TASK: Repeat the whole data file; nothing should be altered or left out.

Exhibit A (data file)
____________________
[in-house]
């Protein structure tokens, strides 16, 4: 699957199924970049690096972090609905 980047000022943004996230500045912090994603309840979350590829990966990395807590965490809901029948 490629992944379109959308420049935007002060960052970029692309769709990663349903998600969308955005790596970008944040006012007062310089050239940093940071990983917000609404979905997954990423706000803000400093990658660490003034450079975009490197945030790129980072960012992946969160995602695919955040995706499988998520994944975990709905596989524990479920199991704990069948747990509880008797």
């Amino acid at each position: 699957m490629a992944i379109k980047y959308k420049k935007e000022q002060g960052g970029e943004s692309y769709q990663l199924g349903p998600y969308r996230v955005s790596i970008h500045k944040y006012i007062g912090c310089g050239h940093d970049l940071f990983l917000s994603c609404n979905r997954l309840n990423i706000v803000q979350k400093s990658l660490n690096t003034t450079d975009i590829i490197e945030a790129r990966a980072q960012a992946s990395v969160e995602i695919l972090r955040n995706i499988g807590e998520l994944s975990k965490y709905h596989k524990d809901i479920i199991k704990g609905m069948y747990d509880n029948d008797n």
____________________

[in-house]
């Protein structure tokens, strides 16, 4: 699957199924970049690096972090609905 980047000022943004996230500045912090994603309840979350590829990966990395807590965490809901029948 490629992944379109959308420049935007002060960052970029692309769709990663349903998600969308955005790596970008944040006012007062310089050239940093940071990983917000609404979905997954990423706000803000400093990658660490003034450079975009490197945030790129980072960012992946969160995602695919955040995706499988998520994944975990709905596989524990479920199991704990069948747990509880008797």
């Amino acid at each position: 699957m490629a992944i379109k980047y959308k420049k935007e000022q002060g960052g970029e943004s692309y769709q990663l199924g349903p998600y969308r996230v955005s790596i970008h500045k944040y006012i007062g912090c310089g050239h940093d970049l940071f990983l917000s994603c609404n979905r997954l309840n990423i706000v803000q979350k400093s990658l660490n690096t003034t450079d975009i590829i490197e945030a790129r990966a980072q960012a992946s990395v969160e995602i695919l972090r955040n995706i499988g807590e998520l994944s975990k965490y709905h596989k524990d809901i479920i199991k704990g609905m069948y747990d509880n029948d008797n």